Experienced Child Custody Lawyers Fayetteville, NC
Rand and Gregory PA provides compassionate legal advice and counsel with regard to child custody matters, understanding that child custody is often one of the most difficult issues to resolve.
Child Custody Laws – Legal & Physical Custody
Child custody laws are distinguished between legal and physical custody of a child. Legal custody refers to the responsibility to make major life decisions for a child, and physical custody refers to where a child will primarily reside. When determining the type of custody arrangement that is in a child’s best interests, courts look at many factors, such as:
- Which parent has been the child’s primary caretaker
- The quality of each parent’s home environment
- The parenting skills of each parent, their strengths and weaknesses, and their ability to provide for the child’s special needs, if any
- The mental and physical health of the parents, including whether either parent drinks or uses drugs
- Whether there has been domestic violence in the family
- The work schedules and child care plans of each parent
- The child’s relationships with brothers, sisters, and members of the rest of the family
- If the child is old enough, which parent the child wants to live with
- Each parent’s ability to cooperate with the other parent and to encourage a relationship with the other parent, when it is safe to do so
An experienced child custody lawyer can help divorcing parents achieve fair and beneficial child custody arrangements, often through processes of mediation or collaborative law, which avoid the stress and uncertainty of trial. Should litigation become necessary to protect our clients’ rights, however, we will go to court and zealously advocate on behalf of our clients’ interests.
Child Custody Law – Sole & Joint Custody
Both legal and physical custody may be sole or joint. In joint legal custody, the parents make major decisions about the child together, such as decisions regarding education, health, and religion, while the smaller, day-to-day decisions are made by the parent who is physically caring for the child at the time. In sole legal custody, only one parent has the right to make major decisions about the child.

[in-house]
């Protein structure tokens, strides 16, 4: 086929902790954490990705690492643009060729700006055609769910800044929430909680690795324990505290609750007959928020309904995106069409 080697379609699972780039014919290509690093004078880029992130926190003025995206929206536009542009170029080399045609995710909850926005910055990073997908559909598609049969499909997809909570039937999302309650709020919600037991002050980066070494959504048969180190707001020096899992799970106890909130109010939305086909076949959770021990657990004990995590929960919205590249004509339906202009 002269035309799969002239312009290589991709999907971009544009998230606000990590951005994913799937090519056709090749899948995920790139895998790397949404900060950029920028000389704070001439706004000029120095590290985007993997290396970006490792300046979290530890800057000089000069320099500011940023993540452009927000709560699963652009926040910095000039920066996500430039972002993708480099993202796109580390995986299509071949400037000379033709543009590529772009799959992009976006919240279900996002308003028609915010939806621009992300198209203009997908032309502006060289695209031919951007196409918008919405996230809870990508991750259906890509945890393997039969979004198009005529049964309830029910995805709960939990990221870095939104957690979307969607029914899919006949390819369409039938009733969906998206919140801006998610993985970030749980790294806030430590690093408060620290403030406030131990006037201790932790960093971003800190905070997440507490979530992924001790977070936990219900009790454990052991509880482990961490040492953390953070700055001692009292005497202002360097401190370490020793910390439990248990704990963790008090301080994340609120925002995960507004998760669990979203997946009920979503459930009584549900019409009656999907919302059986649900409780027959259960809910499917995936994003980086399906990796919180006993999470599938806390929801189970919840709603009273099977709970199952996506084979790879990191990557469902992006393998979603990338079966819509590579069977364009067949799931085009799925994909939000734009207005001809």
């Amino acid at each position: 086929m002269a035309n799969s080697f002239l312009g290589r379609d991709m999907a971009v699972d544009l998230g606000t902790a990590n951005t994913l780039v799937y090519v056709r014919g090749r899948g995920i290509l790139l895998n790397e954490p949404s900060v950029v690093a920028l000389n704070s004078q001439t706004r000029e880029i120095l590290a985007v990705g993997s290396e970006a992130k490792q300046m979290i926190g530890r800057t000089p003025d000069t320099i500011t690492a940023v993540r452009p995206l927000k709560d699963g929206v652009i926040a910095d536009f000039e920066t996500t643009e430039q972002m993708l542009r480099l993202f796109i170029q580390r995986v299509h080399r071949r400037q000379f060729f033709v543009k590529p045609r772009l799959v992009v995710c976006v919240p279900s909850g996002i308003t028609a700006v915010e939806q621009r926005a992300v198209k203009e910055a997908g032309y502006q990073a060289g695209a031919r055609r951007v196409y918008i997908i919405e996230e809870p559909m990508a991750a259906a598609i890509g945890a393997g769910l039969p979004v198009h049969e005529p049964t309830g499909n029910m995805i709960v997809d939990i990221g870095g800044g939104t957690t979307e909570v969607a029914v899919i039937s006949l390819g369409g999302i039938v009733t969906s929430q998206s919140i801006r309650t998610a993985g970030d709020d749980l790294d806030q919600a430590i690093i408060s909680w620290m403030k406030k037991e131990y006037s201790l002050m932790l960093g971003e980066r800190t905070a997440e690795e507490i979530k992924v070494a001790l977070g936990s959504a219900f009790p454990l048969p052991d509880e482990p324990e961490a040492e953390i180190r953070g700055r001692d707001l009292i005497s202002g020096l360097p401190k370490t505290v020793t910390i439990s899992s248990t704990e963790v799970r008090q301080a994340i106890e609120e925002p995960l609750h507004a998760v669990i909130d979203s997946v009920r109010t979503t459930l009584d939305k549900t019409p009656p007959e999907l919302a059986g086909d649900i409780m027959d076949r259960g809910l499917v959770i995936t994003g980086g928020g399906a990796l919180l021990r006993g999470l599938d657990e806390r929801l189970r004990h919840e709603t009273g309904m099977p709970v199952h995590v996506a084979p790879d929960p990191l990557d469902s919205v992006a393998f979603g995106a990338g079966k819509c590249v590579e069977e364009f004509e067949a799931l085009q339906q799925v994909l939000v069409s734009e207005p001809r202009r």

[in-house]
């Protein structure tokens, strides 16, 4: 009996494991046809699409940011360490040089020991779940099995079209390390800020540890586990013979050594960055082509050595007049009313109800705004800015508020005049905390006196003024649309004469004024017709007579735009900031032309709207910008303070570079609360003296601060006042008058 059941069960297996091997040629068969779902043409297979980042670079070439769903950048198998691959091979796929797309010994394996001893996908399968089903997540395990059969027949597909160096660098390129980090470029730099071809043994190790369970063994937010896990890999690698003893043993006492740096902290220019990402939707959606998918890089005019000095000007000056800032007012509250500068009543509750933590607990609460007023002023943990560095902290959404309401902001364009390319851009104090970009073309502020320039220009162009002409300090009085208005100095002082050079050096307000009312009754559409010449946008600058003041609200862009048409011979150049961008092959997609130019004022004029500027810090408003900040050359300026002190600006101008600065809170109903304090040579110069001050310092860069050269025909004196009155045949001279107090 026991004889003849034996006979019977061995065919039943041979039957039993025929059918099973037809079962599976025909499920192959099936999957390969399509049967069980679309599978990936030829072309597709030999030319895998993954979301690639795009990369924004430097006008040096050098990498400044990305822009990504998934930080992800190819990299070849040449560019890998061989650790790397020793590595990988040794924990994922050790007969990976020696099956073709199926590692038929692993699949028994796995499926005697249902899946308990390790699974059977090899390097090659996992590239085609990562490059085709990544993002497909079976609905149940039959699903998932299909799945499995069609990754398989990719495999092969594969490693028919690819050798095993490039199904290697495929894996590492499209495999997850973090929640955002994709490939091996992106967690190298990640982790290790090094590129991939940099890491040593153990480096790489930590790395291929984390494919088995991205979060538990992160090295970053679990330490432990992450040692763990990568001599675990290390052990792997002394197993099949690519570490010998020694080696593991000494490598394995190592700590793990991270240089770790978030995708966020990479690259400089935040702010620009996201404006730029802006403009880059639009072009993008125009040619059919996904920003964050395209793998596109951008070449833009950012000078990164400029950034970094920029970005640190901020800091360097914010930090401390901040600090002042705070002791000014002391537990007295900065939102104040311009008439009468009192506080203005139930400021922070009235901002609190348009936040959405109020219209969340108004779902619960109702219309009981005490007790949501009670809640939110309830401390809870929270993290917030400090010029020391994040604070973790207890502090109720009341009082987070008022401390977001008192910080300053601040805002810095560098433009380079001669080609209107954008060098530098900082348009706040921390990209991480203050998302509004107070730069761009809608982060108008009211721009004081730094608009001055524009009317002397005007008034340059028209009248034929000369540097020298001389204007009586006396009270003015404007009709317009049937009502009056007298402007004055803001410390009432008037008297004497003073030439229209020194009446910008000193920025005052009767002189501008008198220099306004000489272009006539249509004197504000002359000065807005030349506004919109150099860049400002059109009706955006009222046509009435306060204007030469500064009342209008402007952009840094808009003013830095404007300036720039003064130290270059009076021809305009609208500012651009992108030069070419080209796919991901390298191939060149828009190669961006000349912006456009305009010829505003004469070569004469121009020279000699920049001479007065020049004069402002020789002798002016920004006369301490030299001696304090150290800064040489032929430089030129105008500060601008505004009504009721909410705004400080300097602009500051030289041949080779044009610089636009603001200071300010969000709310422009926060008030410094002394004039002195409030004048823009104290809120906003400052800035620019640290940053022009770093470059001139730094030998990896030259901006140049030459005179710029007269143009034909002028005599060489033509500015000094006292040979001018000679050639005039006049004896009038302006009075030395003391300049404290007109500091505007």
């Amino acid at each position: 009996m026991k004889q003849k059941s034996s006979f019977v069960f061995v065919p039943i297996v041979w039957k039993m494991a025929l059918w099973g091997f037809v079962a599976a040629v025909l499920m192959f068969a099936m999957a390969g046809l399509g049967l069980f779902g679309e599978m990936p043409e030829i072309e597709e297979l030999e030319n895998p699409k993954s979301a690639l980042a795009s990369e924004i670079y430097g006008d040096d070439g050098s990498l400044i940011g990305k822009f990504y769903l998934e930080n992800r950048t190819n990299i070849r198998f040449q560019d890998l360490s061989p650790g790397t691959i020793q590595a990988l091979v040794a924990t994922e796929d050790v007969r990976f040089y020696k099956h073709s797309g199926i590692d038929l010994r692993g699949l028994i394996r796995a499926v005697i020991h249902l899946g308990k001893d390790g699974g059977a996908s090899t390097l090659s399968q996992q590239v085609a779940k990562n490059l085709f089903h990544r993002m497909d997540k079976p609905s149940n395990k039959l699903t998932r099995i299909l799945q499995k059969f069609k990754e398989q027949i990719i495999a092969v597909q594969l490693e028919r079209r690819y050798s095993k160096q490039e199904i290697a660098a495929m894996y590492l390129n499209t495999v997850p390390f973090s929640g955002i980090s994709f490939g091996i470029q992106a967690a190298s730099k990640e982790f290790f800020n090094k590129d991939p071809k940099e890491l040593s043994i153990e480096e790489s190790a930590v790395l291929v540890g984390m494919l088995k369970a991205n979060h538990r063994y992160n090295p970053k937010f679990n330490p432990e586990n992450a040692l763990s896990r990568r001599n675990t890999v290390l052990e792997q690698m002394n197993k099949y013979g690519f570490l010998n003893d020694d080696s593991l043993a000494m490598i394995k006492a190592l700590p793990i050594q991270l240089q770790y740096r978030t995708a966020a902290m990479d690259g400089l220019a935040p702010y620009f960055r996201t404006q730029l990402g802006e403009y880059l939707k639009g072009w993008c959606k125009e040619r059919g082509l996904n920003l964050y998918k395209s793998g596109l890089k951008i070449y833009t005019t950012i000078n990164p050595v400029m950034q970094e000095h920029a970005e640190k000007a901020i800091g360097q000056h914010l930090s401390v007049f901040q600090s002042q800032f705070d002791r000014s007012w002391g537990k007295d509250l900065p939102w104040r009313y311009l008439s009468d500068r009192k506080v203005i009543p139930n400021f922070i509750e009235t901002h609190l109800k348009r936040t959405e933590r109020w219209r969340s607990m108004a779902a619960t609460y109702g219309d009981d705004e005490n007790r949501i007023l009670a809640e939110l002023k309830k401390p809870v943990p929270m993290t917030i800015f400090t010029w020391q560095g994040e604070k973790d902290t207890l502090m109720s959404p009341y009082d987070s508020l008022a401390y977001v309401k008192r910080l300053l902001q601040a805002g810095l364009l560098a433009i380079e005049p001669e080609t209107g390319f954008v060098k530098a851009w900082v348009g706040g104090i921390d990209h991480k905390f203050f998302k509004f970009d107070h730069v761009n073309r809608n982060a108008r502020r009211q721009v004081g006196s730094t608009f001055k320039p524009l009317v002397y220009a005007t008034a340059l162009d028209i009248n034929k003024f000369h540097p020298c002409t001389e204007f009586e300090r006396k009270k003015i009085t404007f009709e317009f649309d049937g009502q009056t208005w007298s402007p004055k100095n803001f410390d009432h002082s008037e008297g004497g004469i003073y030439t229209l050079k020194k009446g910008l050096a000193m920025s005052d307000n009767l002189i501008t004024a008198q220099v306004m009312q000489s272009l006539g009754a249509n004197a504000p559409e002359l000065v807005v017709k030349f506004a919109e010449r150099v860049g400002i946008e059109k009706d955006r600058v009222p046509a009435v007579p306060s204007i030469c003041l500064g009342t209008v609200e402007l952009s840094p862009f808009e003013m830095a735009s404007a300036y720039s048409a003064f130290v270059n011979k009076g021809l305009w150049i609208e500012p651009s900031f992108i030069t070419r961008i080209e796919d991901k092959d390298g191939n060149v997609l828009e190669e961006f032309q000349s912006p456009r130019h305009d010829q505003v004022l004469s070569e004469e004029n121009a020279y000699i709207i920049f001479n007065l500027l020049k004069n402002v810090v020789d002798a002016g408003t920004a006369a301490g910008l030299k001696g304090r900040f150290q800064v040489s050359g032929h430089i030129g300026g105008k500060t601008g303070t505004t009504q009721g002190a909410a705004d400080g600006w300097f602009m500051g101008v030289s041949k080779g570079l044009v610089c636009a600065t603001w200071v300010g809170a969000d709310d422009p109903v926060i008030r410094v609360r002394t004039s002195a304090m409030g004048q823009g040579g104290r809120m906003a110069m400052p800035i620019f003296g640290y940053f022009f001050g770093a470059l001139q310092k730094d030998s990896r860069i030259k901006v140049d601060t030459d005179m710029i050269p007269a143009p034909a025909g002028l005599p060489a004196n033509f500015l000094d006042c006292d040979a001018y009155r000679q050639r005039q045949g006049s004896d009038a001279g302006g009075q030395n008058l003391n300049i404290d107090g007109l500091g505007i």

Child Custody – Visitation (Parenting Time)
If one parent is awarded sole physical custody, the other parent is almost always given access to the child, with courts aiming to provide “frequent and meaningful” parenting time with the child. Under North Carolina child custody laws, visitation may be unsupervised, supervised, or therapeutically supervised. This means that even an abusive parent can get supervised daytime visitation with his or her child.
Any child custody lawyer from Rand and Gregory PA can also help clients modify a custody or visitation order if there is a significant change of circumstances that affects the child’s best interests.
Expertise in Child Support Law
Rand and Gregory PA helps clients determine child support payments at the time of divorce, and also helps clients modify or enforce child support arrangements after a divorce has been finalized. With decades of divorce and family law experience, we are able to explain how child support in North Carolina is calculated, and effectively assert the rights of custodial and non-custodial parents.
Child Custody Attorneys Explain Child Support